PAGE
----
The fourth season continues with Earthbound two-parter Homefront and Paradise Lost and the change of scenery heightens the paranoia and makes the Patriot Act-esque selling-out-paradise-in-order-to-save-it sweeping security measures all the more terrifying. Brock Peters, Robert Foxworth and Eisenberg are fantastic Odo is caught in the Crossfire as Kira and Shakaar begin a relationship and it's good to see the constable a little out of control. Return To Grace is another great Kira and Dukat episode and one which sees him become a terrorist with great performances from Nana Visitor and Marc Alaimo. On the face of it, Bar Association simply puts the Ferengi spin on trade union relations and mines it for comic potential, but actually this episode still manages to make its point about exploitation. The caste-based discrimination at the heart of Accession varies from comical to terrifying and sees Sisko reassessing the mantle of Emissary. Ron Canada is fantastic in the courtroom drama, Rules Of Engagement and the fourth wall rattling testimonies are a very nice touch. O'Brien does Hard Time and the performances of cellmates Colm Meaney and Craig Wasson are fantastic. Shattered Mirror sees the Mirror Universe from Jake's point of view, mirror Garak is at his weaselly best, the space battle sequences are incredibly impressive and the final scene very touching. For The Cause is great and misleads the audience expertly and both Kenneth Marshall and Penny Johnson are wonderful. To The Death is action-packed, Jeffrey Combs makes a fantastic debut as Weyoun and the insights into the culture of the Jem'Hadar make them al the more intimidating. The guest cast and Alexander Siddig are uniformly excellent as Bashir is forced to learn humility the hard way in The Quickening. The dialogue between Quark and Rom is all brilliant as Body Parts tests the former in a new an unexpected way and the baby transplant subplot is an innovative solution. The season finale, Broken Link, is a great ensemble piece that deals with Odo's crimes against his people, his sentence is an intriguing prospect and the episode ends on a really great cliffhanger.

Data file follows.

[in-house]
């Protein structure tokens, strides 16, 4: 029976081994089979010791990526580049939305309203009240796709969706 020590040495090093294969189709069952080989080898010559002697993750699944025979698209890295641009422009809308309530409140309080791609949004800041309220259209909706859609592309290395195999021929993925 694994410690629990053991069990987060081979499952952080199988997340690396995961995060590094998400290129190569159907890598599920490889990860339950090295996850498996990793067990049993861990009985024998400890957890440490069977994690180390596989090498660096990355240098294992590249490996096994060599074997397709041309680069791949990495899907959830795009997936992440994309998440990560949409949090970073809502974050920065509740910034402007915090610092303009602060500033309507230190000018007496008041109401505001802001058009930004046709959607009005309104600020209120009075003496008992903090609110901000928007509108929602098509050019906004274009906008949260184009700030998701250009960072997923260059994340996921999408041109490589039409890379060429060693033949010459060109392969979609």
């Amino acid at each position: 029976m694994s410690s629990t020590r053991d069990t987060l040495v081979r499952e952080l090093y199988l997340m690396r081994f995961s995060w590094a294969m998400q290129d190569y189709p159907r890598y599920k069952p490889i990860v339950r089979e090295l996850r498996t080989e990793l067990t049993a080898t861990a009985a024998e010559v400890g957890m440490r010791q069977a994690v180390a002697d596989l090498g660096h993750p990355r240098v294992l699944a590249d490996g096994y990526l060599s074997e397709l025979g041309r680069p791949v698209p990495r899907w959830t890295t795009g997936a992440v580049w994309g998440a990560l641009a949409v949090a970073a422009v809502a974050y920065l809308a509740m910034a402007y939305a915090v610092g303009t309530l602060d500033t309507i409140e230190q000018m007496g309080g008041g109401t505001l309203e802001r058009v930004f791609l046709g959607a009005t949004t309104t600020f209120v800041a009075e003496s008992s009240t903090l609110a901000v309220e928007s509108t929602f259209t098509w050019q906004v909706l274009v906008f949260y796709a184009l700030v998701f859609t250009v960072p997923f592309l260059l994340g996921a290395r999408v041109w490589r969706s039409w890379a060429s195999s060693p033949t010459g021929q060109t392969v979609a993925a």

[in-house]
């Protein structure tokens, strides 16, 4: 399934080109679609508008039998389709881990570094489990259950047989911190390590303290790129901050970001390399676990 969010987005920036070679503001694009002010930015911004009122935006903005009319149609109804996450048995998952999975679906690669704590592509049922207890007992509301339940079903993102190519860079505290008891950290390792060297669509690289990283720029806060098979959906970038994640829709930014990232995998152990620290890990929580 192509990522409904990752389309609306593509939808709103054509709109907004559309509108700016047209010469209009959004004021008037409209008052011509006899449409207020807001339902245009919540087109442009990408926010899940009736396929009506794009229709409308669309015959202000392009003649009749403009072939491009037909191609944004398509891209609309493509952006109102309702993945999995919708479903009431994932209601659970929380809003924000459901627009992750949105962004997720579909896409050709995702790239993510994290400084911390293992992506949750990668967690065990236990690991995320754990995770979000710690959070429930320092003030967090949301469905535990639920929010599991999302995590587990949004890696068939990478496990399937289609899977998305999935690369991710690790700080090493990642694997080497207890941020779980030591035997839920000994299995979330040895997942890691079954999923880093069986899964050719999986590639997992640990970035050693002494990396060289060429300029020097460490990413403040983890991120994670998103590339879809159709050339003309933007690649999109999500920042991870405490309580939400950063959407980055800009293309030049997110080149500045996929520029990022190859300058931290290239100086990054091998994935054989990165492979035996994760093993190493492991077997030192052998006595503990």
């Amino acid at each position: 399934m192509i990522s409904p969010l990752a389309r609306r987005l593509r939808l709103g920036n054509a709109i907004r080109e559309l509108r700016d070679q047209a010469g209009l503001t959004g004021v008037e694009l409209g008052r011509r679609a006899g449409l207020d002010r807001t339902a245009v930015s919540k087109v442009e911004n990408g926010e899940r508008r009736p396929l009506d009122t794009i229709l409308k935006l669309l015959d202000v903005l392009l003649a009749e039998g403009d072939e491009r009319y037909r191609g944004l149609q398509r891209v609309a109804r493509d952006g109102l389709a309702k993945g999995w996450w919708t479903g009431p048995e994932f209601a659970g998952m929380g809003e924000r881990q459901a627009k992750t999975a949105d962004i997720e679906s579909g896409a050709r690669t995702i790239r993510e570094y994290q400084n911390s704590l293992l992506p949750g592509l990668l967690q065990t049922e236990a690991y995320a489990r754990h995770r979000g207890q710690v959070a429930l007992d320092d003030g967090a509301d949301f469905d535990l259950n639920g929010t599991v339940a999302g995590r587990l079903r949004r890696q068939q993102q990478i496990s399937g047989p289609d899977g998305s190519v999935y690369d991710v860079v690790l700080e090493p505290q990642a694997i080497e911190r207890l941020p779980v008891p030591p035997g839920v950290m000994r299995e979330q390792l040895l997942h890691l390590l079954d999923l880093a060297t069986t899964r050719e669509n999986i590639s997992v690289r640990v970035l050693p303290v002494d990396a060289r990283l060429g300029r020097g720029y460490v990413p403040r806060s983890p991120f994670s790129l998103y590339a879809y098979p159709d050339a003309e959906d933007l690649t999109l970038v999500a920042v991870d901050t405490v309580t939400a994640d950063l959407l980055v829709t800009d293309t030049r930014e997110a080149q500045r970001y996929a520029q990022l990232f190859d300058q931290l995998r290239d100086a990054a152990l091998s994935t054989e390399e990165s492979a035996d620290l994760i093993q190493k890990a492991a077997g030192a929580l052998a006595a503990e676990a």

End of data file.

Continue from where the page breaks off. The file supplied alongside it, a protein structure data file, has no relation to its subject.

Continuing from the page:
The fifth season begins with Apocalypse Rising which gets the Changeling infiltrator theme back on track, the scene discussing the finer points of Klingon etiquette is very funny and the reveal of the Founder is great. Sisko captures The Ship and there are casualties as he tries to keep it, but the tensions caused by the discussions of death as the life of F.J. Rio's Muñiz hangs in the balance are great. ...Nor The Battle To The Strong is Star Trek at its bleakest: life on the front line, self-inflicted wounds, the trench humour and the episode is made all the bleaker by shown through Jake's eyes. Alien possession can often be unconvincing, but The Assignment succeeds in being very creepy mostly due to brilliant performances from Meaney, Rosalind Chao and Max Grodénchik. Trials And Tribble-ations is a fantastic love letter to the original Star Trek. Things Past is another visit to Terok Nor and the scenes between Terry Farrell and Alaimo are wonderful, while Garak's affront and Quark's staff relations are very funny. Odo and Quark are forced to make The Ascent and it's a joy to watch them bring out the worst in each other like DS9's version of The Odd Couple…on the side a mountain. Sisko has visions of the future in a Rapture and is torn between his role as the Emissary and his Starfleet mission to bring Bajor into the Federation. He does something none of the other Captains would do. He fails…and the show is all the better for it.